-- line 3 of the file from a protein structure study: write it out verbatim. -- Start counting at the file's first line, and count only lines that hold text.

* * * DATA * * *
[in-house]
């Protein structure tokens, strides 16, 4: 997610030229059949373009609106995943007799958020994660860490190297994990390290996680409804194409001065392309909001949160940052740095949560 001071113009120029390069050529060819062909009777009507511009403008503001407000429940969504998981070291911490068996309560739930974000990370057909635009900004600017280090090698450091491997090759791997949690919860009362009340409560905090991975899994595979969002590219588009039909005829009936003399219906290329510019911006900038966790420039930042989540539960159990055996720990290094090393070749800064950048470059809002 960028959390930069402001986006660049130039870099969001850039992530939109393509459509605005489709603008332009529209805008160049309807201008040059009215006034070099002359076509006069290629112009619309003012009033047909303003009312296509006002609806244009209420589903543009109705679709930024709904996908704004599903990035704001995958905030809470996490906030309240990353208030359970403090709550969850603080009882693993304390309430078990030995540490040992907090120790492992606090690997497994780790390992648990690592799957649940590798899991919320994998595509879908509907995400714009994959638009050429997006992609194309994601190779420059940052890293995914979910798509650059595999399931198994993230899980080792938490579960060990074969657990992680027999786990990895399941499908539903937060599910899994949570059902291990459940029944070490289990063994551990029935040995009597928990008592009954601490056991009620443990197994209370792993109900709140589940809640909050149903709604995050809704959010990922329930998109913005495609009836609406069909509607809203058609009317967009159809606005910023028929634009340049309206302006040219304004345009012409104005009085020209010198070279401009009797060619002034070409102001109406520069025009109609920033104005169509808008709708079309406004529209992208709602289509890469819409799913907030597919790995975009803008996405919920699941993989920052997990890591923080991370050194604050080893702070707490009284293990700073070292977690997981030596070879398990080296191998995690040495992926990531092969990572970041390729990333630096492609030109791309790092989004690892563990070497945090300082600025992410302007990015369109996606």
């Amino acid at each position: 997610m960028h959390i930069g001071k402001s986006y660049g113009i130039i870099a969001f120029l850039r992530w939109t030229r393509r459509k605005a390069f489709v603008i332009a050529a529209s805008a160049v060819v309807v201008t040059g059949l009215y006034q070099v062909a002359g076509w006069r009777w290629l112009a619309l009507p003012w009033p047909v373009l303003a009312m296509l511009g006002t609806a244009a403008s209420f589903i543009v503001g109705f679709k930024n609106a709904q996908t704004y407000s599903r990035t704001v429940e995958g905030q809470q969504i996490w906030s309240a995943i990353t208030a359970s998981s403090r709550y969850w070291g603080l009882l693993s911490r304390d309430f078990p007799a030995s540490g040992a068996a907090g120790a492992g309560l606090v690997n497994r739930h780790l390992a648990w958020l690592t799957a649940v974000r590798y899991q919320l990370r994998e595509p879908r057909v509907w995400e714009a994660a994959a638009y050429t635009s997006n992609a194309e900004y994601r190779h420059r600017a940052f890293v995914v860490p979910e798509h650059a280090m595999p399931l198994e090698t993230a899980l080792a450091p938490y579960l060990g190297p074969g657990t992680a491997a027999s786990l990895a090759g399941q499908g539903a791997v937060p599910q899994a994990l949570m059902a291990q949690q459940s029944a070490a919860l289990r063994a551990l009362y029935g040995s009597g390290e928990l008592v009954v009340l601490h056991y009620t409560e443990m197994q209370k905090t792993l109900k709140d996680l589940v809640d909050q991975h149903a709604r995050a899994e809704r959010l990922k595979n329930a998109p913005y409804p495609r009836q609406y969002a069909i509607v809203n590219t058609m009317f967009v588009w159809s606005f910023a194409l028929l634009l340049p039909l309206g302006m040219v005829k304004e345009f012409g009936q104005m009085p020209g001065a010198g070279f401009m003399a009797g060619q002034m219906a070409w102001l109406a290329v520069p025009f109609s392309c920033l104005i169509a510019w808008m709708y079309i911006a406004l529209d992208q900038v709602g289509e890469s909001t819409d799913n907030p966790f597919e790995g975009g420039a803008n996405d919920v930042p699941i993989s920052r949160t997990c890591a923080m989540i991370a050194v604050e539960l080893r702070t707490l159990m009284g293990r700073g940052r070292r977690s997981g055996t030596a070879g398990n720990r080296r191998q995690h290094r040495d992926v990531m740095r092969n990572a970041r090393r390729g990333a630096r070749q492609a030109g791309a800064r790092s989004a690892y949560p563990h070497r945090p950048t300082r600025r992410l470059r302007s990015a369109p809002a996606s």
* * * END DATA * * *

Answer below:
């Amino acid at each position: 997610m960028h959390i930069g001071k402001s986006y660049g113009i130039i870099a969001f120029l850039r992530w939109t030229r393509r459509k605005a390069f489709v603008i332009a050529a529209s805008a160049v060819v309807v201008t040059g059949l009215y006034q070099v062909a002359g076509w006069r009777w290629l112009a619309l009507p003012w009033p047909v373009l303003a009312m296509l511009g006002t609806a244009a403008s209420f589903i543009v503001g109705f679709k930024n609106a709904q996908t704004y407000s599903r990035t704001v429940e995958g905030q809470q969504i996490w906030s309240a995943i990353t208030a359970s998981s403090r709550y969850w070291g603080l009882l693993s911490r304390d309430f078990p007799a030995s540490g040992a068996a907090g120790a492992g309560l606090v690997n497994r739930h780790l390992a648990w958020l690592t799957a649940v974000r590798y899991q919320l990370r994998e595509p879908r057909v509907w995400e714009a994660a994959a638009y050429t635009s997006n992609a194309e900004y994601r190779h420059r600017a940052f890293v995914v860490p979910e798509h650059a280090m595999p399931l198994e090698t993230a899980l080792a450091p938490y579960l060990g190297p074969g657990t992680a491997a027999s786990l990895a090759g399941q499908g539903a791997v937060p599910q899994a994990l949570m059902a291990q949690q459940s029944a070490a919860l289990r063994a551990l009362y029935g040995s009597g390290e928990l008592v009954v009340l601490h056991y009620t409560e443990m197994q209370k905090t792993l109900k709140d996680l589940v809640d909050q991975h149903a709604r995050a899994e809704r959010l990922k595979n329930a998109p913005y409804p495609r009836q609406y969002a069909i509607v809203n590219t058609m009317f967009v588009w159809s606005f910023a194409l028929l634009l340049p039909l309206g302006m040219v005829k304004e345009f012409g009936q104005m009085p020209g001065a010198g070279f401009m003399a009797g060619q002034m219906a070409w102001l109406a290329v520069p025009f109609s392309c920033l104005i169509a510019w808008m709708y079309i911006a406004l529209d992208q900038v709602g289509e890469s909001t819409d799913n907030p966790f597919e790995g975009g420039a803008n996405d919920v930042p699941i993989s920052r949160t997990c890591a923080m989540i991370a050194v604050e539960l080893r702070t707490l159990m009284g293990r700073g940052r070292r977690s997981g055996t030596a070879g398990n720990r080296r191998q995690h290094r040495d992926v990531m740095r092969n990572a970041r090393r390729g990333a630096r070749q492609a030109g791309a800064r790092s989004a690892y949560p563990h070497r945090p950048t300082r600025r992410l470059r302007s990015a369109p809002a996606s």